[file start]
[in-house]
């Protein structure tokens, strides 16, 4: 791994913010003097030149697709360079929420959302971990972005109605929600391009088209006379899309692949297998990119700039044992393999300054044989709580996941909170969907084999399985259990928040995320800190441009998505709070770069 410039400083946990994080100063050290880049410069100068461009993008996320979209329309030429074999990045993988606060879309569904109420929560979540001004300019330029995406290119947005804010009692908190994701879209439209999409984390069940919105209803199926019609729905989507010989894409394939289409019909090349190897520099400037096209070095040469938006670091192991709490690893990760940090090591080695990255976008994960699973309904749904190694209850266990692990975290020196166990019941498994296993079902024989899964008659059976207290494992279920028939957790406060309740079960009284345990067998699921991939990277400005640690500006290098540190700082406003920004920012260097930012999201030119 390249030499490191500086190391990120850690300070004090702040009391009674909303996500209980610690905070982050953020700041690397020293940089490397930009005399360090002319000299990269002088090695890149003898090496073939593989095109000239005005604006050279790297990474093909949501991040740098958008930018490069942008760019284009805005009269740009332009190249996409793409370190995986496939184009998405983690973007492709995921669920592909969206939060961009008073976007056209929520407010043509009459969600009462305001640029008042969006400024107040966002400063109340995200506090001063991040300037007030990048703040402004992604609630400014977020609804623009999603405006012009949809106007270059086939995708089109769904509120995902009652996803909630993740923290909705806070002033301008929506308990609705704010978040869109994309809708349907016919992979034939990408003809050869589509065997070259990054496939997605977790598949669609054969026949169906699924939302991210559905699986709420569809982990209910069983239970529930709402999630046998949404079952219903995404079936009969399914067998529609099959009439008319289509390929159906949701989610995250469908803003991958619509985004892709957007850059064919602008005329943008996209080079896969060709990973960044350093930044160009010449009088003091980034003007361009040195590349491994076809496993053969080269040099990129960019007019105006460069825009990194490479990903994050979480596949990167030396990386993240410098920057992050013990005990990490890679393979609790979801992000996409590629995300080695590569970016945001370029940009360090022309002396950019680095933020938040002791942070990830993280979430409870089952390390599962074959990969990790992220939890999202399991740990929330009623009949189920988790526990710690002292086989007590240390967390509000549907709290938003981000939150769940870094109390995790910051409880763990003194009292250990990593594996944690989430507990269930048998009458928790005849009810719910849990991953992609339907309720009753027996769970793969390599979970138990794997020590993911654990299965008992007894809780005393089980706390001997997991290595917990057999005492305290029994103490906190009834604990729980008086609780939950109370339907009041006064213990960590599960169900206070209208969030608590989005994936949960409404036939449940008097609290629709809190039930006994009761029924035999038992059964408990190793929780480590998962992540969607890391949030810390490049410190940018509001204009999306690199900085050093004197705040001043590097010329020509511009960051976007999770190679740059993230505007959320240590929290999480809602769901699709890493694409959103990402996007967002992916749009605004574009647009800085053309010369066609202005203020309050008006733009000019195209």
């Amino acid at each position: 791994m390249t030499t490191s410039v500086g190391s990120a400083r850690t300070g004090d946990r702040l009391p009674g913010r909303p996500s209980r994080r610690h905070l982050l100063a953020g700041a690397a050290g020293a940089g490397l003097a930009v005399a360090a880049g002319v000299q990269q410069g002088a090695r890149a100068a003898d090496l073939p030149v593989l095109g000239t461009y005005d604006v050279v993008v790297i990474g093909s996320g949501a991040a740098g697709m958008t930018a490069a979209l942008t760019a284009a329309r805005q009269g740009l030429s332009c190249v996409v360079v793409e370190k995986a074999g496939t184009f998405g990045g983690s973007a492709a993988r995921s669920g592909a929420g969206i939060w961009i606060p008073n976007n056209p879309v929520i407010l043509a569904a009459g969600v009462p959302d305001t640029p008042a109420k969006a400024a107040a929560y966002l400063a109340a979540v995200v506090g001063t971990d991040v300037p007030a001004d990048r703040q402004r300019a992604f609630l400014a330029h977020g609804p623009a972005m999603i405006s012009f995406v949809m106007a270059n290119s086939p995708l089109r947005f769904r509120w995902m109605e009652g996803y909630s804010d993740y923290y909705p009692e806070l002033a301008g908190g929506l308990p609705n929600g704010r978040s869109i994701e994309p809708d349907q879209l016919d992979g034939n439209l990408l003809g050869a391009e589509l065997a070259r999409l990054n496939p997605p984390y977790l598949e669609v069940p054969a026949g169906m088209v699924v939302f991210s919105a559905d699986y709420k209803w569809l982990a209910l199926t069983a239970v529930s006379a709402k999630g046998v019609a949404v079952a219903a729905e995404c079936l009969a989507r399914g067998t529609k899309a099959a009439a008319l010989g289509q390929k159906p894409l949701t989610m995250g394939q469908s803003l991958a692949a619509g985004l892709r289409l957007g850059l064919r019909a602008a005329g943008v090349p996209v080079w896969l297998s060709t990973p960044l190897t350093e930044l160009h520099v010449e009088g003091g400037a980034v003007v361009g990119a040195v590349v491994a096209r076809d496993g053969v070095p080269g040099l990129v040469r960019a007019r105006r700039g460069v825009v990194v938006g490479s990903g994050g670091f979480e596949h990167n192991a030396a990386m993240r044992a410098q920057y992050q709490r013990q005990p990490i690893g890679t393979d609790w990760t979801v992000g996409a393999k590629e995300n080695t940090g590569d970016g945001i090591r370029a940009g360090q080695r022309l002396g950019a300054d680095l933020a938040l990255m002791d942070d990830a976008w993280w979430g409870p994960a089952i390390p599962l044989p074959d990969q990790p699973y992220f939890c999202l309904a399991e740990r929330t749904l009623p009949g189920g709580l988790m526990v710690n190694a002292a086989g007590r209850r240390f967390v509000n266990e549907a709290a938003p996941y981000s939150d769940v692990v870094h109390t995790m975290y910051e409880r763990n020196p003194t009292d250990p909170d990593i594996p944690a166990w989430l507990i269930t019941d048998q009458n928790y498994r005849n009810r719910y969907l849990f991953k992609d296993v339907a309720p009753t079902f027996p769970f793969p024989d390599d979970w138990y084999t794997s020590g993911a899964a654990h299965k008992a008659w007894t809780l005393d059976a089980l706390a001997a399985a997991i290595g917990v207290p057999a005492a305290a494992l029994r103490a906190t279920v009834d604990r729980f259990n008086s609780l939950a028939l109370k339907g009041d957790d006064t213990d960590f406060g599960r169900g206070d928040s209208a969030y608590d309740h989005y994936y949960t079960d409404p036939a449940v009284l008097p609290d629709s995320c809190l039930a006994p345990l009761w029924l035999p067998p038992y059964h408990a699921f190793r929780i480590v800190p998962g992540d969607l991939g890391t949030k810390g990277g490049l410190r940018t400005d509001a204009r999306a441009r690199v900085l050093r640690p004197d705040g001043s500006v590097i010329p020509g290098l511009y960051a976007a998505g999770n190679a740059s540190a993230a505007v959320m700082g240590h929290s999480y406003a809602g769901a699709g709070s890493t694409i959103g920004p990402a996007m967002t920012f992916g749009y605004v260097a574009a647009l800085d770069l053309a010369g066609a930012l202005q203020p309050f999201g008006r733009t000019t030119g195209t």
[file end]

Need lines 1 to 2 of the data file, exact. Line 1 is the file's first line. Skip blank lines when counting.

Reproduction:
[in-house]
């Protein structure tokens, strides 16, 4: 791994913010003097030149697709360079929420959302971990972005109605929600391009088209006379899309692949297998990119700039044992393999300054044989709580996941909170969907084999399985259990928040995320800190441009998505709070770069 410039400083946990994080100063050290880049410069100068461009993008996320979209329309030429074999990045993988606060879309569904109420929560979540001004300019330029995406290119947005804010009692908190994701879209439209999409984390069940919105209803199926019609729905989507010989894409394939289409019909090349190897520099400037096209070095040469938006670091192991709490690893990760940090090591080695990255976008994960699973309904749904190694209850266990692990975290020196166990019941498994296993079902024989899964008659059976207290494992279920028939957790406060309740079960009284345990067998699921991939990277400005640690500006290098540190700082406003920004920012260097930012999201030119 390249030499490191500086190391990120850690300070004090702040009391009674909303996500209980610690905070982050953020700041690397020293940089490397930009005399360090002319000299990269002088090695890149003898090496073939593989095109000239005005604006050279790297990474093909949501991040740098958008930018490069942008760019284009805005009269740009332009190249996409793409370190995986496939184009998405983690973007492709995921669920592909969206939060961009008073976007056209929520407010043509009459969600009462305001640029008042969006400024107040966002400063109340995200506090001063991040300037007030990048703040402004992604609630400014977020609804623009999603405006012009949809106007270059086939995708089109769904509120995902009652996803909630993740923290909705806070002033301008929506308990609705704010978040869109994309809708349907016919992979034939990408003809050869589509065997070259990054496939997605977790598949669609054969026949169906699924939302991210559905699986709420569809982990209910069983239970529930709402999630046998949404079952219903995404079936009969399914067998529609099959009439008319289509390929159906949701989610995250469908803003991958619509985004892709957007850059064919602008005329943008996209080079896969060709990973960044350093930044160009010449009088003091980034003007361009040195590349491994076809496993053969080269040099990129960019007019105006460069825009990194490479990903994050979480596949990167030396990386993240410098920057992050013990005990990490890679393979609790979801992000996409590629995300080695590569970016945001370029940009360090022309002396950019680095933020938040002791942070990830993280979430409870089952390390599962074959990969990790992220939890999202399991740990929330009623009949189920988790526990710690002292086989007590240390967390509000549907709290938003981000939150769940870094109390995790910051409880763990003194009292250990990593594996944690989430507990269930048998009458928790005849009810719910849990991953992609339907309720009753027996769970793969390599979970138990794997020590993911654990299965008992007894809780005393089980706390001997997991290595917990057999005492305290029994103490906190009834604990729980008086609780939950109370339907009041006064213990960590599960169900206070209208969030608590989005994936949960409404036939449940008097609290629709809190039930006994009761029924035999038992059964408990190793929780480590998962992540969607890391949030810390490049410190940018509001204009999306690199900085050093004197705040001043590097010329020509511009960051976007999770190679740059993230505007959320240590929290999480809602769901699709890493694409959103990402996007967002992916749009605004574009647009800085053309010369066609202005203020309050008006733009000019195209």